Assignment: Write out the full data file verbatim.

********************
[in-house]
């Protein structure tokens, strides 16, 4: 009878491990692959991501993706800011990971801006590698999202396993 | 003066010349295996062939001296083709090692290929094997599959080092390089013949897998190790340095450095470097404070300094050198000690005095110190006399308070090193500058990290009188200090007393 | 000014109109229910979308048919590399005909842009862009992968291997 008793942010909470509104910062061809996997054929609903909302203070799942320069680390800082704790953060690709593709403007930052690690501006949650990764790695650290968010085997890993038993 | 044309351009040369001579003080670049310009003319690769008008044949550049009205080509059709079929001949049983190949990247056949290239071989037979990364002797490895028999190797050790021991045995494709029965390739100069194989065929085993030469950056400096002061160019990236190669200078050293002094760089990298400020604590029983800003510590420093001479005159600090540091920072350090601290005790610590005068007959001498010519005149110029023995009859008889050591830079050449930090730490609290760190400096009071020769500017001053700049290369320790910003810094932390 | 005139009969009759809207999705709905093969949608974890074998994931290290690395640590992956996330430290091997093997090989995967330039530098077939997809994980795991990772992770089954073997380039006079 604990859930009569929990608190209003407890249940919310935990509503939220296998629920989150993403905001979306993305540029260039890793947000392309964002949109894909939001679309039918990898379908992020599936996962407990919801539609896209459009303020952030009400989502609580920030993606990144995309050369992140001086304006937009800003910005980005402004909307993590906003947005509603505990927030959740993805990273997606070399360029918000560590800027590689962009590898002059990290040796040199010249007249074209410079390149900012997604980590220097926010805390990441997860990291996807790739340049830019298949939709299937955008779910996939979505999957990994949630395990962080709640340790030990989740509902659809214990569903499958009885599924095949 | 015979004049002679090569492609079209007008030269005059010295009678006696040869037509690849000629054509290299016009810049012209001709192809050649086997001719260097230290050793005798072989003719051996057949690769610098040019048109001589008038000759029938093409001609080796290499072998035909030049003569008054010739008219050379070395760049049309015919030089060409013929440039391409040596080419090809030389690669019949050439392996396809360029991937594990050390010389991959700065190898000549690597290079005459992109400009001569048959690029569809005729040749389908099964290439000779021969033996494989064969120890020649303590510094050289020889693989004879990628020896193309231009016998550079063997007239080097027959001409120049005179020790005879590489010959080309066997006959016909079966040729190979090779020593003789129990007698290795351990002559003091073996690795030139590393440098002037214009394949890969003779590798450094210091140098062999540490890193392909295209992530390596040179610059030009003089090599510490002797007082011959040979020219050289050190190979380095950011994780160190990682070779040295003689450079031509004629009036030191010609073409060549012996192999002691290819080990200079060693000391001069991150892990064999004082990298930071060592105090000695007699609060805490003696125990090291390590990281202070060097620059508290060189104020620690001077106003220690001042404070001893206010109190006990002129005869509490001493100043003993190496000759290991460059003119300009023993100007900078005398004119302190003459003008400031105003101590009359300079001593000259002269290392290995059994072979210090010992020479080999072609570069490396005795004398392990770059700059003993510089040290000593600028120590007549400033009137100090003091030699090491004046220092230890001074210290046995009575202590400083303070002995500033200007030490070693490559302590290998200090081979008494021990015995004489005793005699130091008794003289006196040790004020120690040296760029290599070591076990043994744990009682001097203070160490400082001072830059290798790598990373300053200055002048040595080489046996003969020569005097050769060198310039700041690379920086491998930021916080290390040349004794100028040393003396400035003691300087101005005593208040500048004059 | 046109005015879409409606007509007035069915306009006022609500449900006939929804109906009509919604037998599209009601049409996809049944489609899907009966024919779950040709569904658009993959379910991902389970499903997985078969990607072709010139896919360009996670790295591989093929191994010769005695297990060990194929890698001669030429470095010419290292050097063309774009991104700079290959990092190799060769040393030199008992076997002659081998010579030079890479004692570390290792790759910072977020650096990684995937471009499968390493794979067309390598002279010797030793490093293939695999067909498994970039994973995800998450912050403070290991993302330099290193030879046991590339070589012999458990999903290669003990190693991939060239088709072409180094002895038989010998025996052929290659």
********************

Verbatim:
[in-house]
């Protein structure tokens, strides 16, 4: 009878491990692959991501993706800011990971801006590698999202396993 | 003066010349295996062939001296083709090692290929094997599959080092390089013949897998190790340095450095470097404070300094050198000690005095110190006399308070090193500058990290009188200090007393 | 000014109109229910979308048919590399005909842009862009992968291997 008793942010909470509104910062061809996997054929609903909302203070799942320069680390800082704790953060690709593709403007930052690690501006949650990764790695650290968010085997890993038993 | 044309351009040369001579003080670049310009003319690769008008044949550049009205080509059709079929001949049983190949990247056949290239071989037979990364002797490895028999190797050790021991045995494709029965390739100069194989065929085993030469950056400096002061160019990236190669200078050293002094760089990298400020604590029983800003510590420093001479005159600090540091920072350090601290005790610590005068007959001498010519005149110029023995009859008889050591830079050449930090730490609290760190400096009071020769500017001053700049290369320790910003810094932390 | 005139009969009759809207999705709905093969949608974890074998994931290290690395640590992956996330430290091997093997090989995967330039530098077939997809994980795991990772992770089954073997380039006079 604990859930009569929990608190209003407890249940919310935990509503939220296998629920989150993403905001979306993305540029260039890793947000392309964002949109894909939001679309039918990898379908992020599936996962407990919801539609896209459009303020952030009400989502609580920030993606990144995309050369992140001086304006937009800003910005980005402004909307993590906003947005509603505990927030959740993805990273997606070399360029918000560590800027590689962009590898002059990290040796040199010249007249074209410079390149900012997604980590220097926010805390990441997860990291996807790739340049830019298949939709299937955008779910996939979505999957990994949630395990962080709640340790030990989740509902659809214990569903499958009885599924095949 | 015979004049002679090569492609079209007008030269005059010295009678006696040869037509690849000629054509290299016009810049012209001709192809050649086997001719260097230290050793005798072989003719051996057949690769610098040019048109001589008038000759029938093409001609080796290499072998035909030049003569008054010739008219050379070395760049049309015919030089060409013929440039391409040596080419090809030389690669019949050439392996396809360029991937594990050390010389991959700065190898000549690597290079005459992109400009001569048959690029569809005729040749389908099964290439000779021969033996494989064969120890020649303590510094050289020889693989004879990628020896193309231009016998550079063997007239080097027959001409120049005179020790005879590489010959080309066997006959016909079966040729190979090779020593003789129990007698290795351990002559003091073996690795030139590393440098002037214009394949890969003779590798450094210091140098062999540490890193392909295209992530390596040179610059030009003089090599510490002797007082011959040979020219050289050190190979380095950011994780160190990682070779040295003689450079031509004629009036030191010609073409060549012996192999002691290819080990200079060693000391001069991150892990064999004082990298930071060592105090000695007699609060805490003696125990090291390590990281202070060097620059508290060189104020620690001077106003220690001042404070001893206010109190006990002129005869509490001493100043003993190496000759290991460059003119300009023993100007900078005398004119302190003459003008400031105003101590009359300079001593000259002269290392290995059994072979210090010992020479080999072609570069490396005795004398392990770059700059003993510089040290000593600028120590007549400033009137100090003091030699090491004046220092230890001074210290046995009575202590400083303070002995500033200007030490070693490559302590290998200090081979008494021990015995004489005793005699130091008794003289006196040790004020120690040296760029290599070591076990043994744990009682001097203070160490400082001072830059290798790598990373300053200055002048040595080489046996003969020569005097050769060198310039700041690379920086491998930021916080290390040349004794100028040393003396400035003691300087101005005593208040500048004059 | 046109005015879409409606007509007035069915306009006022609500449900006939929804109906009509919604037998599209009601049409996809049944489609899907009966024919779950040709569904658009993959379910991902389970499903997985078969990607072709010139896919360009996670790295591989093929191994010769005695297990060990194929890698001669030429470095010419290292050097063309774009991104700079290959990092190799060769040393030199008992076997002659081998010579030079890479004692570390290792790759910072977020650096990684995937471009499968390493794979067309390598002279010797030793490093293939695999067909498994970039994973995800998450912050403070290991993302330099290193030879046991590339070589012999458990999903290669003990190693991939060239088709072409180094002895038989010998025996052929290659």